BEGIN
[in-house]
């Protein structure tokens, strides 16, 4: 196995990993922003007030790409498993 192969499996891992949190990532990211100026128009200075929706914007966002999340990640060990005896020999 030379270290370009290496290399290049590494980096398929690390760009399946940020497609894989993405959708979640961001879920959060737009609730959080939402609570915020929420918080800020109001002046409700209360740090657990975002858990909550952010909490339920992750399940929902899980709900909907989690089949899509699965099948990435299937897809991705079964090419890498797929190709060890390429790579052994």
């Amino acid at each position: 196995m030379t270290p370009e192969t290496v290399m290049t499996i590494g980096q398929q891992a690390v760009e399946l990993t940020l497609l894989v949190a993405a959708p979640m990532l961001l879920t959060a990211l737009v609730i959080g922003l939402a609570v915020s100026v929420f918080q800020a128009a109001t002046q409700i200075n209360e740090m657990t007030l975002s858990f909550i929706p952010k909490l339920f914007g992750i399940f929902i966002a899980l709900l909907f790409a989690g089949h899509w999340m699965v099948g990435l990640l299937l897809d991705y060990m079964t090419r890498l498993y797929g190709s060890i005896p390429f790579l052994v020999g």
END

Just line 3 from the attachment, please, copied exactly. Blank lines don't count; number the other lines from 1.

């Amino acid at each position: 196995m030379t270290p370009e192969t290496v290399m290049t499996i590494g980096q398929q891992a690390v760009e399946l990993t940020l497609l894989v949190a993405a959708p979640m990532l961001l879920t959060a990211l737009v609730i959080g922003l939402a609570v915020s100026v929420f918080q800020a128009a109001t002046q409700i200075n209360e740090m657990t007030l975002s858990f909550i929706p952010k909490l339920f914007g992750i399940f929902i966002a899980l709900l909907f790409a989690g089949h899509w999340m699965v099948g990435l990640l299937l897809d991705y060990m079964t090419r890498l498993y797929g190709s060890i005896p390429f790579l052994v020999g």